December 13, 2013 - Rachel Miller
The British Chambers of Commerce (BCC) is predicting a "bounce back" for the UK economy in 2014 and has upgraded its growth forecasts for 2013 and 2014.
However, the BCC has downgraded its 2015 forecast from 2.5% to 2.4% on the basis that recent rates of growth in household consumption may not be sustained in the medium-term.
The revisions for 2013 and 2014 have seen growth forecasts upgraded from 1.3% to 1.4% in 2013 and from 2.2% to 2.7% in 2014. This is mainly due to the stronger GDP growth in Q3 2013, robust growth across all main sectors, a marked increase in household consumption and, in part, due to the strong housing market.
John Longworth, BCC director general, said: "It is really great that next year the UK economy is finally expected to bounce back from the deepest recession in modern times. British businesses have remained determined to compete and grow in the face of difficult circumstances, and the upgrading of our short-term forecast is testament to their sheer hard work, resilience and creativity."
However, the BCC says that strong growth in household consumption will moderate slowly, in reaction to high personal debt levels, and this will work to slow GDP growth in 2015. UK GDP quarterly growth is forecast at 0.8% in Q4 2013, and 0.7% in Q1 2014, then slowing to an average of 0.6% per quarter until the end of 2015.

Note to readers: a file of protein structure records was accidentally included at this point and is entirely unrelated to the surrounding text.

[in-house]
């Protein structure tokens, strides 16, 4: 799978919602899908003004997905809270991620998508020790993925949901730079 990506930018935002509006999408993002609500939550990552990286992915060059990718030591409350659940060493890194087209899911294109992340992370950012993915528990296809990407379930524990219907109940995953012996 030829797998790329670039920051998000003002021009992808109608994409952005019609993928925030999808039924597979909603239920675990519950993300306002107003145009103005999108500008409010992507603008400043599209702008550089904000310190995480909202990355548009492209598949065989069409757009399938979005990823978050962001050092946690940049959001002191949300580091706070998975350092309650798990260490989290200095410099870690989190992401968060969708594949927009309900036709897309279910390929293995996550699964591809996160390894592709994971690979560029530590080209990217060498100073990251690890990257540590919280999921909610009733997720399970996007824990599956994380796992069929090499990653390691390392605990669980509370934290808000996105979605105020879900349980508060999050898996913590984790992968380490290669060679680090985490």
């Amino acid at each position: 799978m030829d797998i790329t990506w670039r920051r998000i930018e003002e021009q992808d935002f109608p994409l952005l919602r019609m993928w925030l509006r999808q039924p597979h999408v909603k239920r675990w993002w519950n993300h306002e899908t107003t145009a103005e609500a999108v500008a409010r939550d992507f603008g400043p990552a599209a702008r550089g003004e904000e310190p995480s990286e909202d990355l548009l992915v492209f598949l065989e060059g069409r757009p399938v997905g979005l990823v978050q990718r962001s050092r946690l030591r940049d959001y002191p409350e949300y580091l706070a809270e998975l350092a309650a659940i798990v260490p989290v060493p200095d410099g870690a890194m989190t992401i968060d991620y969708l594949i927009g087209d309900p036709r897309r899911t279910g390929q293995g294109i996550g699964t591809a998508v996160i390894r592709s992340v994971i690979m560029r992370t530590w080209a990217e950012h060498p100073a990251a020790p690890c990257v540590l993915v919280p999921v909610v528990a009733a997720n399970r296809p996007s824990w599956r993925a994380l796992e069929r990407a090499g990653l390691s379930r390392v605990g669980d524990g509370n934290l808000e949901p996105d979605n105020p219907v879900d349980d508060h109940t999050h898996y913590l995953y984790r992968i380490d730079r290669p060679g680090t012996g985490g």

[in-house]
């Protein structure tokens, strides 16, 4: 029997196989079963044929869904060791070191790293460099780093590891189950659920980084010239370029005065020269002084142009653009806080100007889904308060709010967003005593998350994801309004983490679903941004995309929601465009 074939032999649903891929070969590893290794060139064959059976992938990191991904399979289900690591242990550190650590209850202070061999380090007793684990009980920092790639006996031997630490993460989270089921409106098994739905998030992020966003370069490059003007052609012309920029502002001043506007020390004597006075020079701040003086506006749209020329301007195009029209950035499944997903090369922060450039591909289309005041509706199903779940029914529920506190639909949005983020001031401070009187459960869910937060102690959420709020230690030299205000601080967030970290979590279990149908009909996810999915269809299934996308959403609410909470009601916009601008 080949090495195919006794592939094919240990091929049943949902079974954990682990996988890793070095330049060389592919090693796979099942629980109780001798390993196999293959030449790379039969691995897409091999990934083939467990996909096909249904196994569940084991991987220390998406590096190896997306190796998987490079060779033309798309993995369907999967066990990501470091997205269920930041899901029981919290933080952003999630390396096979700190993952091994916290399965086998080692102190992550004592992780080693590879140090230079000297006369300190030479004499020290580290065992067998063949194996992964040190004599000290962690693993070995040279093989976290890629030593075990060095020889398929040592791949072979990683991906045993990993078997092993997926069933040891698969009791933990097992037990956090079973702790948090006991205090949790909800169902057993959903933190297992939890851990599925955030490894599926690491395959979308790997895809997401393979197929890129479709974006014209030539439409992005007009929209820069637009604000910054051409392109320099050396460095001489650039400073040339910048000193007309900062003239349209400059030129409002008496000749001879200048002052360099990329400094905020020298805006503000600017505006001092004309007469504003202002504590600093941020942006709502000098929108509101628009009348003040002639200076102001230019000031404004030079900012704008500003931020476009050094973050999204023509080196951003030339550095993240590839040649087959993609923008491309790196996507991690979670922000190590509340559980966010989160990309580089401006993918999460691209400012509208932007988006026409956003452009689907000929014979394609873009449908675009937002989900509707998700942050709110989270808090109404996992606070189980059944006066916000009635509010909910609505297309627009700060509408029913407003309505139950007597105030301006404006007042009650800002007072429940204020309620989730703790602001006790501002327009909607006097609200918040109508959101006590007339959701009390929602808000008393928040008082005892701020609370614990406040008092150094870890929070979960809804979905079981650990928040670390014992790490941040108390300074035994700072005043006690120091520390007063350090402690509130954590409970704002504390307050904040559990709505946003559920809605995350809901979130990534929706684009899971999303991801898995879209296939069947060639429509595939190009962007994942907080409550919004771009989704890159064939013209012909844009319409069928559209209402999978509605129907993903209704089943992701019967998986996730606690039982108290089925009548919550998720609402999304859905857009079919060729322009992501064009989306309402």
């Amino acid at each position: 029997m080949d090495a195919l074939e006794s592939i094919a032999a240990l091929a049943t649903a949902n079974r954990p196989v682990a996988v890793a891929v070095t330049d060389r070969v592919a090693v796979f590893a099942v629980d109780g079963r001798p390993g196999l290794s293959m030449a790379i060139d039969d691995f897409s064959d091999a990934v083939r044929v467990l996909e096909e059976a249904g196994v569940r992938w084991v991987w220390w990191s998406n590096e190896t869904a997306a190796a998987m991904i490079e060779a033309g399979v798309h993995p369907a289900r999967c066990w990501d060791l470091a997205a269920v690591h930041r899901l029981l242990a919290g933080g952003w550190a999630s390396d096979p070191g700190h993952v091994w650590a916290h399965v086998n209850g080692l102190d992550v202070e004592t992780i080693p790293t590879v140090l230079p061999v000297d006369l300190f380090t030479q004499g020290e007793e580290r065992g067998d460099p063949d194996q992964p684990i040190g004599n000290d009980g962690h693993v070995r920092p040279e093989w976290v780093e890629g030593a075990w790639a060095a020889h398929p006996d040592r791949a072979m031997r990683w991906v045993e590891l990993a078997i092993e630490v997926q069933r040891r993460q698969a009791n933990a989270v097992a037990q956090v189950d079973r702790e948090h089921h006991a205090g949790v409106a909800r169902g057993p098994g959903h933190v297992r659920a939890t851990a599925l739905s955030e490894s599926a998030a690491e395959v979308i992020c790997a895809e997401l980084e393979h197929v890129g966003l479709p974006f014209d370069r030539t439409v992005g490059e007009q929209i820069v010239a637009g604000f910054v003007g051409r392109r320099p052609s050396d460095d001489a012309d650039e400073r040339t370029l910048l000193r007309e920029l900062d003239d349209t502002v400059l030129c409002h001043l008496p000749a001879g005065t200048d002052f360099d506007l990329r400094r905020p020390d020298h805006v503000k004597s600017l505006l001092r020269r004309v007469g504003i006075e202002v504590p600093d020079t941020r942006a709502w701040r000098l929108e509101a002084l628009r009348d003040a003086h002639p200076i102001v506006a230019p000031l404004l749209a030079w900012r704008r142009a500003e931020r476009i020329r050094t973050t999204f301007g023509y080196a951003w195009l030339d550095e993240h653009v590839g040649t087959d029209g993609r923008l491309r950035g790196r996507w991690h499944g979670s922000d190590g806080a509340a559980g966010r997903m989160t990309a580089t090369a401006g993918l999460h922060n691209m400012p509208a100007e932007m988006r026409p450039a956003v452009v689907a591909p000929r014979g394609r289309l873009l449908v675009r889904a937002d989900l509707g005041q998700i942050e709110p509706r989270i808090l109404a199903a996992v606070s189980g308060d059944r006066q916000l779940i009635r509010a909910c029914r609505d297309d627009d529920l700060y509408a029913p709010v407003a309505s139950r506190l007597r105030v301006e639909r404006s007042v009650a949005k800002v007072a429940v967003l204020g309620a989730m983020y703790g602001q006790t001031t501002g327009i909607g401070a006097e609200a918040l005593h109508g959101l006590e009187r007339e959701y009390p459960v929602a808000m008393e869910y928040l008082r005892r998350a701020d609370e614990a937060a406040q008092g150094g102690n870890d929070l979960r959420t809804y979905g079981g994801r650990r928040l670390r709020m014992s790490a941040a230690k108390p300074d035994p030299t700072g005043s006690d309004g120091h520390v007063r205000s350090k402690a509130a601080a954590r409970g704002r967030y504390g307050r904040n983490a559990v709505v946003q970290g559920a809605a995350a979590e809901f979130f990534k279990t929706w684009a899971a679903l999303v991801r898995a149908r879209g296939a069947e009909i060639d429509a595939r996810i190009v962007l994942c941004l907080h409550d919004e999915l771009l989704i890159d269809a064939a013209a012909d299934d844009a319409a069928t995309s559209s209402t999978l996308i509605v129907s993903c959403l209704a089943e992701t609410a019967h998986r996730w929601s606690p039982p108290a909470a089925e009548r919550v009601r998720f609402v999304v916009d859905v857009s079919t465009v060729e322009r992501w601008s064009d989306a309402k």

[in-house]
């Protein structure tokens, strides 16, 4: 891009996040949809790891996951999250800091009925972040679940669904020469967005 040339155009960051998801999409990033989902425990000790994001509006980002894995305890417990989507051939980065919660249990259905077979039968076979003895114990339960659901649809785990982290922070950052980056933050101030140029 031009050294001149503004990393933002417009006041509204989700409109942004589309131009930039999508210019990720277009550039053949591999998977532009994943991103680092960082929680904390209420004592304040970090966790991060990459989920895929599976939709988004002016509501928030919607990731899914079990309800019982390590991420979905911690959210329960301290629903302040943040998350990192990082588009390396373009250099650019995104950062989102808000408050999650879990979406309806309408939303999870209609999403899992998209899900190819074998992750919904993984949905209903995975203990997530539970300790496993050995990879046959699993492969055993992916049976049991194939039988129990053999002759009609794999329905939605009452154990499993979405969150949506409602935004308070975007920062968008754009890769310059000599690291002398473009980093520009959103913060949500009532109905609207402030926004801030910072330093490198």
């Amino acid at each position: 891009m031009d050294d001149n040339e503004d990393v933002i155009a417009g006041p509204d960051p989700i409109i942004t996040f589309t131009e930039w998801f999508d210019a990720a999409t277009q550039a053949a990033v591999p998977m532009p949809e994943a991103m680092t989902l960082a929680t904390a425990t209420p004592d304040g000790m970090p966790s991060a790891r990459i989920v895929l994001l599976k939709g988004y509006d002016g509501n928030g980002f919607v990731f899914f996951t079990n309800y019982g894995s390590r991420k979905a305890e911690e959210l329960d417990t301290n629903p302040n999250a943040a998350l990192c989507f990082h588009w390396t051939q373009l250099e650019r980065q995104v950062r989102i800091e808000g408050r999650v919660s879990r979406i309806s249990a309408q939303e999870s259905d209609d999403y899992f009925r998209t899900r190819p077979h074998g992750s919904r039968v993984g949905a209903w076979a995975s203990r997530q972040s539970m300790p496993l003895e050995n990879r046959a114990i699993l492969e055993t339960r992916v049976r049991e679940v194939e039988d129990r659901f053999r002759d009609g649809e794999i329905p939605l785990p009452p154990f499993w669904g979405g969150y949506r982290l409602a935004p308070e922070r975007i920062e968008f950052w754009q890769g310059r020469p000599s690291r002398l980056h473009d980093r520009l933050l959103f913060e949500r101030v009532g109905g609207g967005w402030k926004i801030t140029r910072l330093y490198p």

"We must acknowledge that longer-term challenges are still looming," said Longworth. "As household consumption slows in the medium term, we have to find ways of boosting business investment and exports as rebalancing our economy is critical to our long-term economic future. Young, growing firms, and many SMEs, continue to struggle with a lack of access to available credit, while consumers are getting the support they need to buy homes."
David Kern, BCC Chief Economist, said: "While it was necessary to rely on the consumer and on housing in the early part of the recovery, it must now become more balanced, particularly towards exports, as household consumption will slow. While we forecast a degree of rebalancing, net exports are not making enough progress, and risks still emanate from the eurozone where the present calm could be deceptive."